2018 Ferrari Monza SP2
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The Special and Icona lineups should make up about 5% of Ferrari’s sales by 2022 with the Sport models bringing in 50% of the sales and the GTs responsible for the 40% although I reckon they’ll see the GT segment tip the scale once the SUV is introduced…

For now, though, we’ve got time to savor the Monzas and hope the deadly reputation of the original 50’s sports car, in which Formula 1’s first two-time world champion Alberto Ascari died at the Monza circuit, doesn’t pass on.

For your safety, though, Ferrari presented along with these cars some bespoke overalls signed by the Loro Piana fashion house and a carbon fiber helmet wrapped in Berluti leather as well as racing shoes and gloves.

Knowing that, most likely, most of these cars will be kept behind locked doors in a controlled environment with pure oxygen, I guess the overalls will be useless – which is a pity considering how much of a beast the 812 Superfast is and how incredible this car must feel on a race track. Only time will tell if some owners will be bold enough to buckle up and head for the Autodromo!

Ferrari Monza SP1 Technical Specification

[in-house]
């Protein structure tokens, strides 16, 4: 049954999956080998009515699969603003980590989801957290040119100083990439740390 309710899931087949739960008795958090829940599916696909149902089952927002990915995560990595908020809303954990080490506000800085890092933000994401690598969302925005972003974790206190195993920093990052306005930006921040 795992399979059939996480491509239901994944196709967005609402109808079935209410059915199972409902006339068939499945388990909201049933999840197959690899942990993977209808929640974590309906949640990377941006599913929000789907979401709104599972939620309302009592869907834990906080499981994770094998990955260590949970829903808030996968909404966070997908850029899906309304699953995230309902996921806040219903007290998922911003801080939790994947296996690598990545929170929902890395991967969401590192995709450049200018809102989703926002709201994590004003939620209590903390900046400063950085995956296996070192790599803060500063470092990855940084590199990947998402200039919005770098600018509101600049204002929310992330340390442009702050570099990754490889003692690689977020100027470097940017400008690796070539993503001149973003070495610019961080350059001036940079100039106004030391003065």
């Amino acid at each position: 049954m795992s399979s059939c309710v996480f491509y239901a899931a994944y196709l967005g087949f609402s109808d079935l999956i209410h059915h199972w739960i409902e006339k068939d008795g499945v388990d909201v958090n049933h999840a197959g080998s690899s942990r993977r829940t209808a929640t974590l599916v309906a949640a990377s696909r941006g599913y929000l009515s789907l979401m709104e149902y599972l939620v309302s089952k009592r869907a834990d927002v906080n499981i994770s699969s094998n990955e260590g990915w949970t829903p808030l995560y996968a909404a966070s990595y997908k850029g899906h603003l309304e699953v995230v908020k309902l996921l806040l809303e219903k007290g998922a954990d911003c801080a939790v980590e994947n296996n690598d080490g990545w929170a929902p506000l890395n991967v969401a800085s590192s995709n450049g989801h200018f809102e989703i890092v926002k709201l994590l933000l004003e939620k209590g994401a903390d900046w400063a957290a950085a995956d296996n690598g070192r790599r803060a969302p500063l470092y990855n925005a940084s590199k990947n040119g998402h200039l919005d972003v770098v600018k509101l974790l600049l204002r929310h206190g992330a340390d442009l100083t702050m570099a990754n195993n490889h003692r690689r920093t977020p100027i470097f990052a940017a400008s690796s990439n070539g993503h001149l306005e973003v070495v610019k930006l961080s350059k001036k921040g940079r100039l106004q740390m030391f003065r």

Engine Type V12 – 65°
Displacement 6.5-liter
Max. power output 810 HP @ 8,500 RPM
Max. torque 530 LB-FT @ 7,000 RPM
Length 183.3 in
Width 78.6 in
Height 43.8 in
Dry weight 3,307 pounds
0-100 km/h 2.9 sec
0-200 km/h 7.9 sec
Max. speed >185 mph

Further reading

2018 Ferrari Monza SP1 Exterior
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Read our full review on the 2018 Ferrari Monza SP1.

2018 Ferrari 812 Superfast High Resolution Exterior
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Read our full review on the 2018 Ferrari 812 Superfast.

2020 Ferrari 812 GTS Exterior Computer Renderings and Photoshop
- image 717449

Read our full speculative review on the 2018 Ferrari 812 Aperta.

1962 - 1964 Ferrari 250 GTO High Resolution Exterior
- image 575337
1962 Ferrari 250 GTO

Read our full review of the 1962-1964 Ferarri 250 GTO

1957 Ferrari 625 TRC Spider Exterior
- image 452214
1957 Ferrari 625 TRC Spider

Read our full review of the 1957 Ferrari 625 TRC

2009 Mercedes McLaren SLR Stirling Moss
- image 278065

Read our full review of the 2009 Mercedes SLR Stirling Moss

Michael Fira
Michael Fira
Associate Editor and Motorsport Expert - fira@topspeed.com
Mihai Fira started out writing about long-distance racing like the famous 24 Hours of Le Mans. As the years went by, his area of interest grew wider and wider and he ever branched beyond the usual confines of an automotive writer. However, his heart is still close to anything car-related and he's most at home retelling the story of some long-since-forgotten moment from the history of auto racing. He'll also take time to explain why the cars of the '60s and '70s are more fascinating than anything on the road today.  Read full bio
About the author